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 Douglas Davis
«Double Entendre: Two Sites Two Times Two Sides»

[Double Entendre] was a link between me at the Whitney Museum of American Art in New York and the Centre Pompidou in Paris. There was a woman in Paris and I was in New York. We engage in a conversation that turns into flirtation and seduction. I am speaking only in English, and she is speaking only in French, but we are saying the same things to each other, doubling the language. Often the lines came out of a then-new text by Roland Barthes, the «Lover's Discourse». […]
«Double Entendre» was a video piece that had to depend for most of its 30 minutes on audio, primarily because we didn’t have the budget for the transmission of moving images. So for most of the performance you just heard these people speaking. The words were on the screen, but you didn't see the speakers until the last five minutes.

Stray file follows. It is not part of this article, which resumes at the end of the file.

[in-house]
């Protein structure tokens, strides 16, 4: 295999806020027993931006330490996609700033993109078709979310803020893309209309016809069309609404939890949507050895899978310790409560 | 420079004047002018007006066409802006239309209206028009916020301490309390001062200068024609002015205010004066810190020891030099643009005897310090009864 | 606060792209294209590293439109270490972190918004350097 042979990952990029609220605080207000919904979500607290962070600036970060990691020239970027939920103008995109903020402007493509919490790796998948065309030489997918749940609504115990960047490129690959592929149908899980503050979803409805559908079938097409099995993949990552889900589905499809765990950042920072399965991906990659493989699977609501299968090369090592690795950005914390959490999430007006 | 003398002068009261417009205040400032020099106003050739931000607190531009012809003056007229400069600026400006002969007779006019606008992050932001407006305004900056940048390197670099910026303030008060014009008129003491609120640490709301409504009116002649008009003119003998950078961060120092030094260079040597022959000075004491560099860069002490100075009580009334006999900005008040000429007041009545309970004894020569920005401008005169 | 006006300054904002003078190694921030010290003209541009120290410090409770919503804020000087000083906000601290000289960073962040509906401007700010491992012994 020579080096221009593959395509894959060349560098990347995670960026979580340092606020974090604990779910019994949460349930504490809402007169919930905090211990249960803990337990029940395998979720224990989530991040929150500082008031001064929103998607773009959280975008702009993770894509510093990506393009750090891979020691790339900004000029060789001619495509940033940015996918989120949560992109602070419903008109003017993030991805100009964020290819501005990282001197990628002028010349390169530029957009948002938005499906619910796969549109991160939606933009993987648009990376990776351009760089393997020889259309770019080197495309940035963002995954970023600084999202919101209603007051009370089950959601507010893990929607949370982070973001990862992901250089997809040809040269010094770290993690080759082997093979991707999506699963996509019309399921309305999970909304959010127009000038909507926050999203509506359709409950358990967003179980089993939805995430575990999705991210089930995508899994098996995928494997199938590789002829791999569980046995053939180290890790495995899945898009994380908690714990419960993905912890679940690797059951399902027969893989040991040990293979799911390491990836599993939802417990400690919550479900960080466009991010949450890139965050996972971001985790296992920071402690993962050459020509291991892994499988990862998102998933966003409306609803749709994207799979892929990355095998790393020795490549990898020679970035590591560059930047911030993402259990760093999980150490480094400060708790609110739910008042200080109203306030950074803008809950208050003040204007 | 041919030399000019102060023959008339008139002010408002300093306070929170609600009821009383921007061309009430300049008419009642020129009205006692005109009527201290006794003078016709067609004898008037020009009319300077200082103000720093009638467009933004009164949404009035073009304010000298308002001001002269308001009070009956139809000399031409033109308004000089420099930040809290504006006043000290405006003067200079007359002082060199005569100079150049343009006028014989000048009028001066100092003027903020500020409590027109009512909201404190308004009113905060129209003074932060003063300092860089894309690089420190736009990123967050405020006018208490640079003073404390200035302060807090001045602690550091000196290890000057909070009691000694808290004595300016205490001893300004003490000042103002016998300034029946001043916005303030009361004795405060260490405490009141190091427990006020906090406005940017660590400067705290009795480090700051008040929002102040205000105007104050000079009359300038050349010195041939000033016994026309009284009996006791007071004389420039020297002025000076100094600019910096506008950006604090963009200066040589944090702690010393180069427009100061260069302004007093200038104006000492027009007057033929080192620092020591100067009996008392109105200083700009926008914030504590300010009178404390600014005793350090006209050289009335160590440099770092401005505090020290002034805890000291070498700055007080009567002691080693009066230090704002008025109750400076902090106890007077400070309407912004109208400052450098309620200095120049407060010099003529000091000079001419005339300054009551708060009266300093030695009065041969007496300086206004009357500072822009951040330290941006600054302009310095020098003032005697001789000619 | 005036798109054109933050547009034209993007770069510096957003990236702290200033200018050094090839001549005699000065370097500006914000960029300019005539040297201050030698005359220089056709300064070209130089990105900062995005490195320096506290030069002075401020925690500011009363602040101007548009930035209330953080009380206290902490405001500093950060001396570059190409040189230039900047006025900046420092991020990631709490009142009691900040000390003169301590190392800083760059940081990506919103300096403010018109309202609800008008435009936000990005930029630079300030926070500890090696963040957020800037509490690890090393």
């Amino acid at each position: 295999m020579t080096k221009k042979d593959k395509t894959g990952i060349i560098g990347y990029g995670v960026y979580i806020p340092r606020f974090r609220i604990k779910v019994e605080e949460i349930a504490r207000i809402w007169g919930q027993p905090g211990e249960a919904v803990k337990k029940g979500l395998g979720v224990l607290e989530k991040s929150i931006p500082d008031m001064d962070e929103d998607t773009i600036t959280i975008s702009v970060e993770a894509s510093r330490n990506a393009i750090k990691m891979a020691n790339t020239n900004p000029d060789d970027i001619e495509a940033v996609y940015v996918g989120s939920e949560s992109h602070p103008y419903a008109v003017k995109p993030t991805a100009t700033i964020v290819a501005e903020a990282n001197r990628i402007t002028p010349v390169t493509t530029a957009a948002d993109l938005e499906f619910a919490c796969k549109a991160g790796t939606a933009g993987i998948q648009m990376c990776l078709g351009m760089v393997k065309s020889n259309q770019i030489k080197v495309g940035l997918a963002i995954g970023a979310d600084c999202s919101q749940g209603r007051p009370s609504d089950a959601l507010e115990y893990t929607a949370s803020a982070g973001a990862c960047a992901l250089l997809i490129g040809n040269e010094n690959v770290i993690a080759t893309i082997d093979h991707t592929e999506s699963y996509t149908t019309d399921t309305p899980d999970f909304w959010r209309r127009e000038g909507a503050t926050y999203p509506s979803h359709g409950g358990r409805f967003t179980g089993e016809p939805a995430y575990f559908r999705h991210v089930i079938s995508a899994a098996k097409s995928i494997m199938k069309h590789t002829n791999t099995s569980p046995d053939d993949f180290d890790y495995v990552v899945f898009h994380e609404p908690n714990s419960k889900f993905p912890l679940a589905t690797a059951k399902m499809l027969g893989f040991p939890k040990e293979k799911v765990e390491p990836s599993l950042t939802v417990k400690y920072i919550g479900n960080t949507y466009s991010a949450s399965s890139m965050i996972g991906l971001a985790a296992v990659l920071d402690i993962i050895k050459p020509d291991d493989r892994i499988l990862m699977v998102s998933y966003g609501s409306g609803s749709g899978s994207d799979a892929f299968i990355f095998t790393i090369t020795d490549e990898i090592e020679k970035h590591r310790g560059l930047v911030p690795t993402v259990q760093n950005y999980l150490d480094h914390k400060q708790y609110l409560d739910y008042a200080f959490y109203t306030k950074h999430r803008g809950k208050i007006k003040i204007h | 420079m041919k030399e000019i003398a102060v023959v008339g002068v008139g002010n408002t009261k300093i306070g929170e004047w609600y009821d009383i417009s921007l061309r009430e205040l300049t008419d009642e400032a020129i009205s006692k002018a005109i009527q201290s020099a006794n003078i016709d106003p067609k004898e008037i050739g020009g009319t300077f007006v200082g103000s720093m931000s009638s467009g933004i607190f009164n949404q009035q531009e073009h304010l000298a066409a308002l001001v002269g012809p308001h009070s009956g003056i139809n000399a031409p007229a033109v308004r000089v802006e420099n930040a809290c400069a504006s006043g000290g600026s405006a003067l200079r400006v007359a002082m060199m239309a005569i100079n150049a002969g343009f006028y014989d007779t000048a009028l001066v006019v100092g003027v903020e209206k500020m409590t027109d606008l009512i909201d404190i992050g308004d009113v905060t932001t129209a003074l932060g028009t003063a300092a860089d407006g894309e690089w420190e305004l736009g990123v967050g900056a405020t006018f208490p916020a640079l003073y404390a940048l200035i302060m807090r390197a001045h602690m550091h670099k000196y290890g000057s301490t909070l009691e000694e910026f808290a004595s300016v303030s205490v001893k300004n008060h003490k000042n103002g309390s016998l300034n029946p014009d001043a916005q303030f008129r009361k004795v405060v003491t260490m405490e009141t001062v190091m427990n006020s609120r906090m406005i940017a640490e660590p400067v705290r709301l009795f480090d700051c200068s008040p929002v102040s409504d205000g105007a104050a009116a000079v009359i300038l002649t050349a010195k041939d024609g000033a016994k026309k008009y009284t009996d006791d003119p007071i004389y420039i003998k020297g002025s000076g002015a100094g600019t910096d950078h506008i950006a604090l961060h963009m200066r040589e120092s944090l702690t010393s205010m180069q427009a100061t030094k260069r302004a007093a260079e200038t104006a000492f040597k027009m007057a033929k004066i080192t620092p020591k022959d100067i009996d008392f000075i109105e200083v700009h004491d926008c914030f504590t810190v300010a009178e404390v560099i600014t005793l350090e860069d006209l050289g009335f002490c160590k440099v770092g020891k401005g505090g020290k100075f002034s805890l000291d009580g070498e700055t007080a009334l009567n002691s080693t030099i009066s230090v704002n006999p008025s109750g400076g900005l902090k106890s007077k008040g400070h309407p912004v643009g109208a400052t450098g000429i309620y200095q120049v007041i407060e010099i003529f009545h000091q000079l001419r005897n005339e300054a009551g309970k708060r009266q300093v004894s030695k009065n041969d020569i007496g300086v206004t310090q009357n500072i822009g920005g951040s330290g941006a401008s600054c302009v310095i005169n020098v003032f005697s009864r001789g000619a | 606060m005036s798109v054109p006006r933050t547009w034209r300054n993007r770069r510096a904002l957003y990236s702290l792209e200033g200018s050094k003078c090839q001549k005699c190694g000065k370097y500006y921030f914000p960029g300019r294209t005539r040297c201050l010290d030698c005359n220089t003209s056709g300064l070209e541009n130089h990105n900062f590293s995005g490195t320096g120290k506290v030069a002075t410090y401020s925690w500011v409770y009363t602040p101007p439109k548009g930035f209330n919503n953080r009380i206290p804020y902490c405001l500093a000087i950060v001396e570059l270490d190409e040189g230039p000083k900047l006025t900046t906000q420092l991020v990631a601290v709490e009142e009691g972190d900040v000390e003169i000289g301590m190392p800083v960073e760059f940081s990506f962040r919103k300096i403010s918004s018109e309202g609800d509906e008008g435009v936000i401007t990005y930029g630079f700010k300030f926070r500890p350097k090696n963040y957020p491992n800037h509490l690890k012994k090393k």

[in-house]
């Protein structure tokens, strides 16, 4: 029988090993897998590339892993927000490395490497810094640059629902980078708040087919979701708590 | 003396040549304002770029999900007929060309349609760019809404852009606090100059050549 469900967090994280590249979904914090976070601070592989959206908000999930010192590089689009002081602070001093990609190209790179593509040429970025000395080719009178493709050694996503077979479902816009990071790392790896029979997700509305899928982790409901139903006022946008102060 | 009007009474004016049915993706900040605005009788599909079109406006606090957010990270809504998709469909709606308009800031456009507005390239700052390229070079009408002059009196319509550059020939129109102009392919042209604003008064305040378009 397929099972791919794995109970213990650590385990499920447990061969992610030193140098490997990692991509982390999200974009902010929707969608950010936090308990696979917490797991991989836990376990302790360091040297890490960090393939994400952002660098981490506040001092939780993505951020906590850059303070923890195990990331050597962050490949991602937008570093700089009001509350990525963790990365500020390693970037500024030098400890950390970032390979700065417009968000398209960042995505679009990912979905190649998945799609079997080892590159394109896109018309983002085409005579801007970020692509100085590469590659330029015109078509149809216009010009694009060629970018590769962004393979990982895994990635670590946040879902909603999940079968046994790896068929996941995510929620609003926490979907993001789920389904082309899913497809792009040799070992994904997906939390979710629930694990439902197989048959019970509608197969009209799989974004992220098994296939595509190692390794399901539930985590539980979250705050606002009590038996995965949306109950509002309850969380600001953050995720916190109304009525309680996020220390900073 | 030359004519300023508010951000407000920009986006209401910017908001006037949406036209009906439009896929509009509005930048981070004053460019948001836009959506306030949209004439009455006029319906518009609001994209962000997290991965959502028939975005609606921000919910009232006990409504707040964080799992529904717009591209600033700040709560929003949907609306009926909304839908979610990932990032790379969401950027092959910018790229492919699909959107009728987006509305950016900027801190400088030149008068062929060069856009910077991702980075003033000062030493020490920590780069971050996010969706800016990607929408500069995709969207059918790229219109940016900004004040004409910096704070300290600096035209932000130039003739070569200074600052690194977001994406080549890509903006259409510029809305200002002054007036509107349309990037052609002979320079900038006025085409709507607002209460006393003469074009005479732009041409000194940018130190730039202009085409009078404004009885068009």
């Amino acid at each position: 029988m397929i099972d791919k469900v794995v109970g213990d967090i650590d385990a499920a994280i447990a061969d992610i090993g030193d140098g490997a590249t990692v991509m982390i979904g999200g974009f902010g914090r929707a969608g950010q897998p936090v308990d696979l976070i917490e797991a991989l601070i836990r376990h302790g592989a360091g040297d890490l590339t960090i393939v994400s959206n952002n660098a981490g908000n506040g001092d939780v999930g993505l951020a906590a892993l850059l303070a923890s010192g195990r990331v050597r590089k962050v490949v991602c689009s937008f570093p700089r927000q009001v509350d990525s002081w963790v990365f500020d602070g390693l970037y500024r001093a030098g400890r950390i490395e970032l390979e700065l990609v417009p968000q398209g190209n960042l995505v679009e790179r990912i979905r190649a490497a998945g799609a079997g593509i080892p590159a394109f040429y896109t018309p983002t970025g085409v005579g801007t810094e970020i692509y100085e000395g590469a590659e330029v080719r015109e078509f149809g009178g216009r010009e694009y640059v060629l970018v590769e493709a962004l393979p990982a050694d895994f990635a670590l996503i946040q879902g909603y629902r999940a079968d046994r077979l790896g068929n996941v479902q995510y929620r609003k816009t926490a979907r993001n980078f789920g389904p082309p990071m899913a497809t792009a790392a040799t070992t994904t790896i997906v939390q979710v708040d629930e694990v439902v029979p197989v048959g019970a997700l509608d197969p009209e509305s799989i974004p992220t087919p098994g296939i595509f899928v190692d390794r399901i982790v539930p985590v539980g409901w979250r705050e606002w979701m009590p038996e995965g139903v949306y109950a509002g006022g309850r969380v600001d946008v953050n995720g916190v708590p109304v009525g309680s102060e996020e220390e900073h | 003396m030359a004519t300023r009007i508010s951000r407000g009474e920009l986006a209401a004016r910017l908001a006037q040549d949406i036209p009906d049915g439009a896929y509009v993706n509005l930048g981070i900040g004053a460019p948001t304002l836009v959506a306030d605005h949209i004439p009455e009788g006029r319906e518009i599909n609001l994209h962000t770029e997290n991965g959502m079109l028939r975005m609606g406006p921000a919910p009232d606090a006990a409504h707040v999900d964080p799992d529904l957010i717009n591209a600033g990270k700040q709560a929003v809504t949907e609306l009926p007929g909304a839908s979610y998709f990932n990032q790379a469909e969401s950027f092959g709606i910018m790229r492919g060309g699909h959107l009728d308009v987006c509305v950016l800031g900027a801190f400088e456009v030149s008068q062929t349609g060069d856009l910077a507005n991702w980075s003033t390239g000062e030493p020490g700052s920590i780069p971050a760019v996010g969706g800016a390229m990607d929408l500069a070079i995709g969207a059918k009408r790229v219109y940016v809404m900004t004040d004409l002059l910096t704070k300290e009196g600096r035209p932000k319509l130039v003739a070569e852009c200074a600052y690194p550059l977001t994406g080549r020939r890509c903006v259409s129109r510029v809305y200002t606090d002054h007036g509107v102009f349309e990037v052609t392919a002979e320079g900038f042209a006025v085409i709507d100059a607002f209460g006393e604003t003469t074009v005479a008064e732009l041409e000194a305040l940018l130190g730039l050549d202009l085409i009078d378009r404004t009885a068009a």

At the end of the performance I say: «I can't stand the seperation anymore. I am coming across the Atlantic right now.» That related to Barthes’s text. In it, he talks about both love and language being a kind of leap. So I plead with her to stay where she is and run out of the Whitney Museum. Next you see me on the video, finally moving, running down Park Avenue. She speaks with the audience, asking them if she should leave or if she should stay. In the end, she decides to run away. So she races down to the Plaza in front of the Centre Pompidou, and I land, live, right in front of her! We chase each other around, and I finally embrace her. «Double Entendre» ends with our embrace, far away, in the twilight - it's evening in Paris, afternoon in New York. As we stand there, merging into the darkness, two voices speak simultaneously, in French and English, speculating on the double meaning of what just occured live.
So that means that you were in Paris all the time?
Davis: No. It means the double is everywhere, as intended in the title. He was a really incredible double, he looked and walked exactly like me. I went to Paris and rehearsed with him. All the critics who saw the work on video were convinced that the landing and running action had been taped, but it was absolutely live.
(source: Douglas Davis, in: Tilman Baumgärtel: [] New Materials towards Net art, Nürnberg 2001, pp. 57f.)